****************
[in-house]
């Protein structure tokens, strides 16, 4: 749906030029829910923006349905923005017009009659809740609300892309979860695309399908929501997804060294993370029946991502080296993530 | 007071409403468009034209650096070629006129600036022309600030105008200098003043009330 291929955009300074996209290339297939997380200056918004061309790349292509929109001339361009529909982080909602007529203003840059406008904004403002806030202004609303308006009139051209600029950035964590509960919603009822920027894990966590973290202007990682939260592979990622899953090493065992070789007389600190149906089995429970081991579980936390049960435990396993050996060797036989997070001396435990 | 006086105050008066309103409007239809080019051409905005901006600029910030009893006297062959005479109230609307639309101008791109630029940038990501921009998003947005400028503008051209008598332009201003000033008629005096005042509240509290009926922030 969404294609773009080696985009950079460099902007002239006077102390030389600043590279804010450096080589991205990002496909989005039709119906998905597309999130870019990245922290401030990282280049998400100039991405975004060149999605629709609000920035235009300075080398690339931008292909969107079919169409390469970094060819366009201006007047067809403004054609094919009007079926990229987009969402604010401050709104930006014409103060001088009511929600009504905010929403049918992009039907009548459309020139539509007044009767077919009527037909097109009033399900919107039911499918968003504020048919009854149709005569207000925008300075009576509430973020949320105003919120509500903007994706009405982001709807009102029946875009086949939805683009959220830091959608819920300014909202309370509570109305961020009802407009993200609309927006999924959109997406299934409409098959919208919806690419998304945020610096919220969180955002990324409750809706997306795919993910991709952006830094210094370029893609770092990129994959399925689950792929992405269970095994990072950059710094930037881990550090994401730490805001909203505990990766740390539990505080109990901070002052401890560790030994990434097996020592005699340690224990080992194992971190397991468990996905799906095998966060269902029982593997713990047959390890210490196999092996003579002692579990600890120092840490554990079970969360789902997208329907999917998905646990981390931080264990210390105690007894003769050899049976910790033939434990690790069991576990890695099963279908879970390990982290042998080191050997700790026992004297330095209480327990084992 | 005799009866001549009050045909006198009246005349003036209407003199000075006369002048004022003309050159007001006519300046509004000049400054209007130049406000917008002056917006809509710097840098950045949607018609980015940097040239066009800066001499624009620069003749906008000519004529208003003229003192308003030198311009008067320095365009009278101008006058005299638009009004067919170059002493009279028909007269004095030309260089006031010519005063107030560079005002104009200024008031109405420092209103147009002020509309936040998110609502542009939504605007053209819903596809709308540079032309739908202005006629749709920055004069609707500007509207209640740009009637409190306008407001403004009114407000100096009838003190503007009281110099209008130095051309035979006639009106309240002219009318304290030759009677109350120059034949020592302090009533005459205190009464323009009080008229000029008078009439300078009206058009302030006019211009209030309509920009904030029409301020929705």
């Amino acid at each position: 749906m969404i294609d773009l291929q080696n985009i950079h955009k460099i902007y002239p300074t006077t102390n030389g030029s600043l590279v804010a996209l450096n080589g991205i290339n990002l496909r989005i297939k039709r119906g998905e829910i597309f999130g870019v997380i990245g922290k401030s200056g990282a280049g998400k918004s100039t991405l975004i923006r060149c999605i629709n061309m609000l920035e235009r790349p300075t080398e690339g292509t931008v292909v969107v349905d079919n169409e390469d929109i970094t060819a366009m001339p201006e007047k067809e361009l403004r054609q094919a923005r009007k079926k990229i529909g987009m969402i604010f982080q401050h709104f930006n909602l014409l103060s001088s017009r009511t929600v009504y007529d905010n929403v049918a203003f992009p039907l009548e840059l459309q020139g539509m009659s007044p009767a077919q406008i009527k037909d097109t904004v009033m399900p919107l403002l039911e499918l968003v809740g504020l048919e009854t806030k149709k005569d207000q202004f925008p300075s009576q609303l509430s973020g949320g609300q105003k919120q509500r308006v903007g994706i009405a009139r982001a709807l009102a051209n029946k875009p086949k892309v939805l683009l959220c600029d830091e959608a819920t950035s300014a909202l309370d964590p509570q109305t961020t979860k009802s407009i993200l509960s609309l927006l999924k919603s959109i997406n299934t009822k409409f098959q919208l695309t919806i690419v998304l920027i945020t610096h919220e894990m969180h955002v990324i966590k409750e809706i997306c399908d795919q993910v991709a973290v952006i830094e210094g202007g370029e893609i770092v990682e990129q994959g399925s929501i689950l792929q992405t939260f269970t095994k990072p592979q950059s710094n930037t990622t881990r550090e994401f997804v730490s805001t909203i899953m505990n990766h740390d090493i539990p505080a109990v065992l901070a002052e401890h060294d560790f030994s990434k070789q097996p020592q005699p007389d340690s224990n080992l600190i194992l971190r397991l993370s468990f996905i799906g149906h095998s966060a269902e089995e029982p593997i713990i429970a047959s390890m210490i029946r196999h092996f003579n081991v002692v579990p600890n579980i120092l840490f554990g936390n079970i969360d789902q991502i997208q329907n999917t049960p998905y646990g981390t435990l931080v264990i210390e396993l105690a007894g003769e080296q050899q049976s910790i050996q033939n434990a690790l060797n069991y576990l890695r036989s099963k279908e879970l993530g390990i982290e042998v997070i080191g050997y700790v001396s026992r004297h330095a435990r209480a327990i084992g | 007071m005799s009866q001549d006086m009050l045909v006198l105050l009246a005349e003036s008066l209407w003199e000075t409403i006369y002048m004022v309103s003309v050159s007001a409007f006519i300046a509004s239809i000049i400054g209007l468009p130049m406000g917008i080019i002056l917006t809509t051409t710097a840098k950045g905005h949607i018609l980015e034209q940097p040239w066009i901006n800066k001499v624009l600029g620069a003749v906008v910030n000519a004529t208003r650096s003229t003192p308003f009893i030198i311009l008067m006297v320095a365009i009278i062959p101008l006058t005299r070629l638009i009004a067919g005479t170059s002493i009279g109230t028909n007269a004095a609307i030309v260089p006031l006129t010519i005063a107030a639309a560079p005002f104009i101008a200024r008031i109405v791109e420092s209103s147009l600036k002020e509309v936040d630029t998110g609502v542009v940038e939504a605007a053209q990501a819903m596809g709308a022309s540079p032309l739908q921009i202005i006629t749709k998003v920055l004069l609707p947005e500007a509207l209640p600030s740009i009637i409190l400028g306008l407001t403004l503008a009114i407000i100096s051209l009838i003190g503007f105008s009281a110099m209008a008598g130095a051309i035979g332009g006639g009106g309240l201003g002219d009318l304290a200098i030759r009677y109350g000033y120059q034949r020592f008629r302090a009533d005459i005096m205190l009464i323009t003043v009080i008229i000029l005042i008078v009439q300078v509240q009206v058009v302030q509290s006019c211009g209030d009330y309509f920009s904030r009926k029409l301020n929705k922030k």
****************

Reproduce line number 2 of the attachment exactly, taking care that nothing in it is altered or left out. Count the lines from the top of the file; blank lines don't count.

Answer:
């Protein structure tokens, strides 16, 4: 749906030029829910923006349905923005017009009659809740609300892309979860695309399908929501997804060294993370029946991502080296993530 | 007071409403468009034209650096070629006129600036022309600030105008200098003043009330 291929955009300074996209290339297939997380200056918004061309790349292509929109001339361009529909982080909602007529203003840059406008904004403002806030202004609303308006009139051209600029950035964590509960919603009822920027894990966590973290202007990682939260592979990622899953090493065992070789007389600190149906089995429970081991579980936390049960435990396993050996060797036989997070001396435990 | 006086105050008066309103409007239809080019051409905005901006600029910030009893006297062959005479109230609307639309101008791109630029940038990501921009998003947005400028503008051209008598332009201003000033008629005096005042509240509290009926922030 969404294609773009080696985009950079460099902007002239006077102390030389600043590279804010450096080589991205990002496909989005039709119906998905597309999130870019990245922290401030990282280049998400100039991405975004060149999605629709609000920035235009300075080398690339931008292909969107079919169409390469970094060819366009201006007047067809403004054609094919009007079926990229987009969402604010401050709104930006014409103060001088009511929600009504905010929403049918992009039907009548459309020139539509007044009767077919009527037909097109009033399900919107039911499918968003504020048919009854149709005569207000925008300075009576509430973020949320105003919120509500903007994706009405982001709807009102029946875009086949939805683009959220830091959608819920300014909202309370509570109305961020009802407009993200609309927006999924959109997406299934409409098959919208919806690419998304945020610096919220969180955002990324409750809706997306795919993910991709952006830094210094370029893609770092990129994959399925689950792929992405269970095994990072950059710094930037881990550090994401730490805001909203505990990766740390539990505080109990901070002052401890560790030994990434097996020592005699340690224990080992194992971190397991468990996905799906095998966060269902029982593997713990047959390890210490196999092996003579002692579990600890120092840490554990079970969360789902997208329907999917998905646990981390931080264990210390105690007894003769050899049976910790033939434990690790069991576990890695099963279908879970390990982290042998080191050997700790026992004297330095209480327990084992 | 005799009866001549009050045909006198009246005349003036209407003199000075006369002048004022003309050159007001006519300046509004000049400054209007130049406000917008002056917006809509710097840098950045949607018609980015940097040239066009800066001499624009620069003749906008000519004529208003003229003192308003030198311009008067320095365009009278101008006058005299638009009004067919170059002493009279028909007269004095030309260089006031010519005063107030560079005002104009200024008031109405420092209103147009002020509309936040998110609502542009939504605007053209819903596809709308540079032309739908202005006629749709920055004069609707500007509207209640740009009637409190306008407001403004009114407000100096009838003190503007009281110099209008130095051309035979006639009106309240002219009318304290030759009677109350120059034949020592302090009533005459205190009464323009009080008229000029008078009439300078009206058009302030006019211009209030309509920009904030029409301020929705």